Venezia Città-Donna nel Fuoco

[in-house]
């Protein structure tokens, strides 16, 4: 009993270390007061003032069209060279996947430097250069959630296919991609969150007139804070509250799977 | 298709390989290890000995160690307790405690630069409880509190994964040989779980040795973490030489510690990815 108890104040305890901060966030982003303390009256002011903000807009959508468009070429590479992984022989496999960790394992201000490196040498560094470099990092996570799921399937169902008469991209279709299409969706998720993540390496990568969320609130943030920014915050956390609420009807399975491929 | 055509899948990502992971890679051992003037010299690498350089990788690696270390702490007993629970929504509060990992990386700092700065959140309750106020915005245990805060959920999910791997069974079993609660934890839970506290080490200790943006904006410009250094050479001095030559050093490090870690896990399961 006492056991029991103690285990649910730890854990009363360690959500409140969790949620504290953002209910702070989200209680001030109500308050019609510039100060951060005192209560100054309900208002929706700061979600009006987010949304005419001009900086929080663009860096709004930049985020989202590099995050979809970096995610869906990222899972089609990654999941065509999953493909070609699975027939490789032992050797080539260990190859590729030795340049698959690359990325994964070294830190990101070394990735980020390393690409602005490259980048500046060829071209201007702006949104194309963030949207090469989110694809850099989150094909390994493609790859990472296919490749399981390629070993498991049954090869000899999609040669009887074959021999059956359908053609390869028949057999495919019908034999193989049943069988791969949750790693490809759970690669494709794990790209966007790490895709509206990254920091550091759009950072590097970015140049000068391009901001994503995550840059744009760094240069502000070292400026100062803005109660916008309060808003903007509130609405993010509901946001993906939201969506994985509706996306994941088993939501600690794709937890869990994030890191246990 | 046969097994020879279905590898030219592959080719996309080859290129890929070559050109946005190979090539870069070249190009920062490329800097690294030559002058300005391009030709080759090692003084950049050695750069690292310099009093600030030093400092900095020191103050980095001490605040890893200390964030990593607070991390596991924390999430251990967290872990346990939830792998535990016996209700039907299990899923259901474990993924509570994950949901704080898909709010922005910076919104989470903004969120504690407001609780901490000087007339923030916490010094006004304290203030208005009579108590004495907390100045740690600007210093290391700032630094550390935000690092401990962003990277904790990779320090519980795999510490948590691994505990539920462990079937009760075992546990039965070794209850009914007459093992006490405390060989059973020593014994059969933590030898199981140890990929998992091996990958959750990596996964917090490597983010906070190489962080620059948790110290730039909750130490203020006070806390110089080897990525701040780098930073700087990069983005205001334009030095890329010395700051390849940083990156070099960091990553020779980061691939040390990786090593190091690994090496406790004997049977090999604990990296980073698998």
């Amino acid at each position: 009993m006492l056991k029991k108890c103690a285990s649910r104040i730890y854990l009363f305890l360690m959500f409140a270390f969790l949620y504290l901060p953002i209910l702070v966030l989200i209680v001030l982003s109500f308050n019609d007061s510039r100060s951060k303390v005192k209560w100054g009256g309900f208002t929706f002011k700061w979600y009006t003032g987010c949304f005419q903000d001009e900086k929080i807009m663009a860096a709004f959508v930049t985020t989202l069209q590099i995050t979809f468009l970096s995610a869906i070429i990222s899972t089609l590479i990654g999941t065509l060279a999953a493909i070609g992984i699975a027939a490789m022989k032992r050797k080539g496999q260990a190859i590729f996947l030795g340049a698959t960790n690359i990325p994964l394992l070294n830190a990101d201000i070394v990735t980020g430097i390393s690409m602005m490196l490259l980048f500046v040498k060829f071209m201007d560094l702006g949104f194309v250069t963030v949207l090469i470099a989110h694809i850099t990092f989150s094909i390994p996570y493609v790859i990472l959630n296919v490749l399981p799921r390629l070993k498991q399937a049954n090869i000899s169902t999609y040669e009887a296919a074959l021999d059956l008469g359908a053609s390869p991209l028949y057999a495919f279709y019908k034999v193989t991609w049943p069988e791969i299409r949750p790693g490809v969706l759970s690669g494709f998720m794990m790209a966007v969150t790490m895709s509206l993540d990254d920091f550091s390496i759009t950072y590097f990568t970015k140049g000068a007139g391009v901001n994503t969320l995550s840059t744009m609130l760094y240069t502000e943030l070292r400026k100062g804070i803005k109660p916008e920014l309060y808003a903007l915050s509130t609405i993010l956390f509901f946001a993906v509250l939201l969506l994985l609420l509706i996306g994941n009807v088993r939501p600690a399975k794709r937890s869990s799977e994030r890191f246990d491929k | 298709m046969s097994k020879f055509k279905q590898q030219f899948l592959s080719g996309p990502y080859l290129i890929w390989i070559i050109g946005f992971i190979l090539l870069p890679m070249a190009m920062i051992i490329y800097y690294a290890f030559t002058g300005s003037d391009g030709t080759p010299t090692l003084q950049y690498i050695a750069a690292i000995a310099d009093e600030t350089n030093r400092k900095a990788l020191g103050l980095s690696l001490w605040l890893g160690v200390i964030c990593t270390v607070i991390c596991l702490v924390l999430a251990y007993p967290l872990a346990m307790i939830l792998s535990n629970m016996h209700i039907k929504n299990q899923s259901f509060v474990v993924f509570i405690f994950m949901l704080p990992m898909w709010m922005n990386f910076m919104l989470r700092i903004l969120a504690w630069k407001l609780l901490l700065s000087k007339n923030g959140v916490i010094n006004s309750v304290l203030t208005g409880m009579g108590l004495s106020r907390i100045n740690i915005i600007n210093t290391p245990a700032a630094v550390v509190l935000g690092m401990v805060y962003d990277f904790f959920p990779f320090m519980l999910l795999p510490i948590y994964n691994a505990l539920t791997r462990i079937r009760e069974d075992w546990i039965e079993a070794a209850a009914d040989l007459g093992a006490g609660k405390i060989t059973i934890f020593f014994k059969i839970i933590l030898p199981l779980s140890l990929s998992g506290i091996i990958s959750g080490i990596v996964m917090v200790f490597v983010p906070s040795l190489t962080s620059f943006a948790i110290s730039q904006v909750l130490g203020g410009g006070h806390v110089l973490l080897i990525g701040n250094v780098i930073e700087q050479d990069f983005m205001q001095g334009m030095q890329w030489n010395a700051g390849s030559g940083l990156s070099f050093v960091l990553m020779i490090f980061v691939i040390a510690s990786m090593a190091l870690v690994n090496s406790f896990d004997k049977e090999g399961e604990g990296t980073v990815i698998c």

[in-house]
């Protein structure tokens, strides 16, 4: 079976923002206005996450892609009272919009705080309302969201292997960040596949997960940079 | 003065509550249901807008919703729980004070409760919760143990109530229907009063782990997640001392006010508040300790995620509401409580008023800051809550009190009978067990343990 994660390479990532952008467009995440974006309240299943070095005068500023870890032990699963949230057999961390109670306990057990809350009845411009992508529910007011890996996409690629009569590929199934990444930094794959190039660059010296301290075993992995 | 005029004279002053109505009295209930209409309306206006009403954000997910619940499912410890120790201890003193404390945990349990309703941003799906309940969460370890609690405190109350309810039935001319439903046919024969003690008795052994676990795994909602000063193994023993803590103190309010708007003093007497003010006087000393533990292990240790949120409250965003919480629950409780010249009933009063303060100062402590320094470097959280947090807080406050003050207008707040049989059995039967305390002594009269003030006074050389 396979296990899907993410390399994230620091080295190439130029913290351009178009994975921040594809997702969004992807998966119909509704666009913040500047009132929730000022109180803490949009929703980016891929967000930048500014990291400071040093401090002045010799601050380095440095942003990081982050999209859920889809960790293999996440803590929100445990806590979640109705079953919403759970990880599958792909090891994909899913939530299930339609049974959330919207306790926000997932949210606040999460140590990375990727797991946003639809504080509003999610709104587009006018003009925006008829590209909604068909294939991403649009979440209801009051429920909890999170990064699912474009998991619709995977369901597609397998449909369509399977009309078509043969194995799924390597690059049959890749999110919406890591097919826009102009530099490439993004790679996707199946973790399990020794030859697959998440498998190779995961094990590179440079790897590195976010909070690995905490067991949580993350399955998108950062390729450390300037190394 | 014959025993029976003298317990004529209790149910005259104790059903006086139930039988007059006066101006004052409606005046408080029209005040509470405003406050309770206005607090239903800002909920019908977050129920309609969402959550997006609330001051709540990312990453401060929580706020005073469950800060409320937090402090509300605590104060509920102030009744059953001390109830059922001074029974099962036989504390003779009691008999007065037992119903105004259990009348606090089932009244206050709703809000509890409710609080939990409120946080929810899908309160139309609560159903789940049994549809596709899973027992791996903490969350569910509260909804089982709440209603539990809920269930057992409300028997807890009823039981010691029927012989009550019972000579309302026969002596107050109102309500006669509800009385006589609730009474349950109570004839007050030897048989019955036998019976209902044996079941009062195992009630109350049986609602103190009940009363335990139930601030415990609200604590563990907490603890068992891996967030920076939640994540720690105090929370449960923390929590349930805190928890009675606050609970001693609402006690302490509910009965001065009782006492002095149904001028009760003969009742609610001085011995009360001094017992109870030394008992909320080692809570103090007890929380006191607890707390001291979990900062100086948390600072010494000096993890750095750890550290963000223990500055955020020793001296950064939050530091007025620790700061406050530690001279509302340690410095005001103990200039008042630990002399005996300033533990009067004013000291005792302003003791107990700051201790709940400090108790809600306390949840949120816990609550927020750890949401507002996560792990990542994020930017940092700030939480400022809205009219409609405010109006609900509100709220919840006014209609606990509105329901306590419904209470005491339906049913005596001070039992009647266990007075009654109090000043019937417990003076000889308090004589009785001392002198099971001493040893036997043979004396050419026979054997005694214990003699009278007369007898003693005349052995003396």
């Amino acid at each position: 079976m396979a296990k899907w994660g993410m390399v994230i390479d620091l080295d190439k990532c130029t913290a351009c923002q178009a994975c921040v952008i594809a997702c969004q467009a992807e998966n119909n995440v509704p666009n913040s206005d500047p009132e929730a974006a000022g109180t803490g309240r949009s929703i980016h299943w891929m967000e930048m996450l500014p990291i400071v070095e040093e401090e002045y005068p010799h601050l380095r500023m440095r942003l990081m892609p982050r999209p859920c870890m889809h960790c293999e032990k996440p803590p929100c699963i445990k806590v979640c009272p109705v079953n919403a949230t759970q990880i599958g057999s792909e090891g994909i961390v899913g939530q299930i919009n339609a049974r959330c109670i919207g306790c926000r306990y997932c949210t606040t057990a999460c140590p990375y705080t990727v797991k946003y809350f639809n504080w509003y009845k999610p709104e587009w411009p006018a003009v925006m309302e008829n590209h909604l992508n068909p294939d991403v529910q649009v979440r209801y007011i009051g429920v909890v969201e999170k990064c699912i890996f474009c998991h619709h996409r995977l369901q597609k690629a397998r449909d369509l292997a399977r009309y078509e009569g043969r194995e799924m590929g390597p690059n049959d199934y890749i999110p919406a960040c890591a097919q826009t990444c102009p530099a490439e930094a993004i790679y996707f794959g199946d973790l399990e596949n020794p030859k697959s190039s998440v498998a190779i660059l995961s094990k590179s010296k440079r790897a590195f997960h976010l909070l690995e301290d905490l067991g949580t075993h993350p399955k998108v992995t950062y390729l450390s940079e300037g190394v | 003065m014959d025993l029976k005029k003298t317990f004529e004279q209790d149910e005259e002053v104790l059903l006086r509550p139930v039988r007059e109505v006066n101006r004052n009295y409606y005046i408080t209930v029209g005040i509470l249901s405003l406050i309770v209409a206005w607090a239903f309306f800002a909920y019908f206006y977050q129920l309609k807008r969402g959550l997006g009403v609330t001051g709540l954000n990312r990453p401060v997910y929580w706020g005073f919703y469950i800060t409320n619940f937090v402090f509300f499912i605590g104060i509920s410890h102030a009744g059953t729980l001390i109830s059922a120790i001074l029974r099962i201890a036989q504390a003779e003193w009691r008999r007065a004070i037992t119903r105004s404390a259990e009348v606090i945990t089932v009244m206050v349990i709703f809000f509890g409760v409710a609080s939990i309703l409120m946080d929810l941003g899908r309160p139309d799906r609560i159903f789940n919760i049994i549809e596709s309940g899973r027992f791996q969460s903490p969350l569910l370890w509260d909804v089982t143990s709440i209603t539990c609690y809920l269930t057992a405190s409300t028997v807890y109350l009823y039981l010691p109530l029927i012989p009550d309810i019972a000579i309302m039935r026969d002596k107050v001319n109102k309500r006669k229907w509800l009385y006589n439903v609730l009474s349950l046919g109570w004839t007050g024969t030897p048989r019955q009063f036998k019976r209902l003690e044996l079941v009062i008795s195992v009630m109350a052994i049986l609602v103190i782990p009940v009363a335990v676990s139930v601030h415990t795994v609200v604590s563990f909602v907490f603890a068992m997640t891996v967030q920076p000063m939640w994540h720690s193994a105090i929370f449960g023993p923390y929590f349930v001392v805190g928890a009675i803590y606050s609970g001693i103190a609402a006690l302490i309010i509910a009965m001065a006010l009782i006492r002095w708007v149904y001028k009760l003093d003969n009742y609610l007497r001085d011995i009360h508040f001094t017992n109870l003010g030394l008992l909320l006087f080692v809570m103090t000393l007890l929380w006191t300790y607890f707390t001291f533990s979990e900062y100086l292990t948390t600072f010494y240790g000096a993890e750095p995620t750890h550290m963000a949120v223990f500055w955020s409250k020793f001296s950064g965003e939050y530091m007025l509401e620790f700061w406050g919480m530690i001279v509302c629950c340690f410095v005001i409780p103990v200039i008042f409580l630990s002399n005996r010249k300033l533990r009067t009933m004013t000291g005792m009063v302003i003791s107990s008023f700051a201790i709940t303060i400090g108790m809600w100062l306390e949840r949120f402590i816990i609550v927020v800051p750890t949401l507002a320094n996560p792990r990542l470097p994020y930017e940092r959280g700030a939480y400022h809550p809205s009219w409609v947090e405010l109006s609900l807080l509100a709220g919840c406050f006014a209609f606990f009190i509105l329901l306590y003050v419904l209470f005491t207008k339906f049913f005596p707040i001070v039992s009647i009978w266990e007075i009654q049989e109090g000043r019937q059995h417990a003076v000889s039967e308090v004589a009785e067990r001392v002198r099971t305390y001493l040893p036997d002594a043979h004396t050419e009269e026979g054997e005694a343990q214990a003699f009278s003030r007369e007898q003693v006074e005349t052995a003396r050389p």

D’Annunzio’s Il fuoco is largely founded on a complex symbolic ground. Analyzing the tissue of the novel as well as d’Annunzio’s Venetian Taccuini, the essay tries to demonstrate such symbolism with special regard to the representation of Venice. Unlike d’Annunzio’s I World War works Notturno and Licenza, in Il fuoco (1900) Venice embodies mainly positive meanings such as the joy of love, life and artistic creation. Hence, other values are derived and developed: Venice becomes ‘Città anadiomene’, a female symbol of pleasure. Consequently, d’Annunzio’s vision deeply differs from that of other fin de siècle famous writers, who saw in Venice the symbol of melancholy, illness and death. Although d’Annunzio does not deny these features, he efficaciously balances them by opposing positive meanings. Such a narrative strategy finds its fundamental medium in Foscarina, since the woman-actress embodies melancholy as well as vitality and artistic enthusiasm. Indeed a deep link between the woman and the city is traced: Foscarina, whom d’Annunzio often describes as frightened by the flight of Time, is metaphorically associated with the melancholy of lonely places like Calle Gambara as well as with the strong vitality of Venetian garden vegetation. Thanks to this ambivalence, Foscarina emerges as a more complete character than the hero Stelio Èffrena who is connected only to positive values.